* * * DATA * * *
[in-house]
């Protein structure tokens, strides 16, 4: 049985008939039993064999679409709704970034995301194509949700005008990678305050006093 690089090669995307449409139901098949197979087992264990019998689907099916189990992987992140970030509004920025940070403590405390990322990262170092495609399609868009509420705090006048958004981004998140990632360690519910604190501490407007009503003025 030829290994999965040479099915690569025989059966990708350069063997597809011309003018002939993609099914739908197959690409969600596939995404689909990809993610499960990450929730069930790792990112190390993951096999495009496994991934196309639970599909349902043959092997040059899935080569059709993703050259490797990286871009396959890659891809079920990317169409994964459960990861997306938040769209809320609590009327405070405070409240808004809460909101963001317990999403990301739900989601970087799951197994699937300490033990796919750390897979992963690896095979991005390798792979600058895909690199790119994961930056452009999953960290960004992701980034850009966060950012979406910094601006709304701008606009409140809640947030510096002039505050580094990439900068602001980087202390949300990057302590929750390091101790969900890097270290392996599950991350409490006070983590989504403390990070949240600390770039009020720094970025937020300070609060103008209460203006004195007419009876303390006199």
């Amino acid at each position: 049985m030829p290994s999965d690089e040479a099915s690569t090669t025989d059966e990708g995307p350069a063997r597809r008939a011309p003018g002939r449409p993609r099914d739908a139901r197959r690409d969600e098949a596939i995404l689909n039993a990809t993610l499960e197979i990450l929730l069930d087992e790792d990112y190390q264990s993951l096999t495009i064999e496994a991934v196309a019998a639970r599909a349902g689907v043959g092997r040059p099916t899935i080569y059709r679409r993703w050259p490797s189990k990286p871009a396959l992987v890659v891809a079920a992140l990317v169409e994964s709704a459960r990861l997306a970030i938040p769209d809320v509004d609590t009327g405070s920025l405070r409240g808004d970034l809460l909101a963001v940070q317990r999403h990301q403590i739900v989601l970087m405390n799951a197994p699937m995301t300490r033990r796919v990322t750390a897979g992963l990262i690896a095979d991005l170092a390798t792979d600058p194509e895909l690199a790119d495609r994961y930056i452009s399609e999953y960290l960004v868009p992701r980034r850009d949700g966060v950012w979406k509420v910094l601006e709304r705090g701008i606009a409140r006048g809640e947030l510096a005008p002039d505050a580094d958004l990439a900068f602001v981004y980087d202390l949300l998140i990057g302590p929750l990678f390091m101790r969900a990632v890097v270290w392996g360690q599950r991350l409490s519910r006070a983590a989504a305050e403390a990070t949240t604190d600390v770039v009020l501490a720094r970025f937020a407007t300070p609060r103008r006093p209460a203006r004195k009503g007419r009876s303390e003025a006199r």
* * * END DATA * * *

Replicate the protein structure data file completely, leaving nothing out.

[in-house]
């Protein structure tokens, strides 16, 4: 049985008939039993064999679409709704970034995301194509949700005008990678305050006093 690089090669995307449409139901098949197979087992264990019998689907099916189990992987992140970030509004920025940070403590405390990322990262170092495609399609868009509420705090006048958004981004998140990632360690519910604190501490407007009503003025 030829290994999965040479099915690569025989059966990708350069063997597809011309003018002939993609099914739908197959690409969600596939995404689909990809993610499960990450929730069930790792990112190390993951096999495009496994991934196309639970599909349902043959092997040059899935080569059709993703050259490797990286871009396959890659891809079920990317169409994964459960990861997306938040769209809320609590009327405070405070409240808004809460909101963001317990999403990301739900989601970087799951197994699937300490033990796919750390897979992963690896095979991005390798792979600058895909690199790119994961930056452009999953960290960004992701980034850009966060950012979406910094601006709304701008606009409140809640947030510096002039505050580094990439900068602001980087202390949300990057302590929750390091101790969900890097270290392996599950991350409490006070983590989504403390990070949240600390770039009020720094970025937020300070609060103008209460203006004195007419009876303390006199």
């Amino acid at each position: 049985m030829p290994s999965d690089e040479a099915s690569t090669t025989d059966e990708g995307p350069a063997r597809r008939a011309p003018g002939r449409p993609r099914d739908a139901r197959r690409d969600e098949a596939i995404l689909n039993a990809t993610l499960e197979i990450l929730l069930d087992e790792d990112y190390q264990s993951l096999t495009i064999e496994a991934v196309a019998a639970r599909a349902g689907v043959g092997r040059p099916t899935i080569y059709r679409r993703w050259p490797s189990k990286p871009a396959l992987v890659v891809a079920a992140l990317v169409e994964s709704a459960r990861l997306a970030i938040p769209d809320v509004d609590t009327g405070s920025l405070r409240g808004d970034l809460l909101a963001v940070q317990r999403h990301q403590i739900v989601l970087m405390n799951a197994p699937m995301t300490r033990r796919v990322t750390a897979g992963l990262i690896a095979d991005l170092a390798t792979d600058p194509e895909l690199a790119d495609r994961y930056i452009s399609e999953y960290l960004v868009p992701r980034r850009d949700g966060v950012w979406k509420v910094l601006e709304r705090g701008i606009a409140r006048g809640e947030l510096a005008p002039d505050a580094d958004l990439a900068f602001v981004y980087d202390l949300l998140i990057g302590p929750l990678f390091m101790r969900a990632v890097v270290w392996g360690q599950r991350l409490s519910r006070a983590a989504a305050e403390a990070t949240t604190d600390v770039v009020l501490a720094r970025f937020a407007t300070p609060r103008r006093p209460a203006r004195k009503g007419r009876s303390e003025a006199r």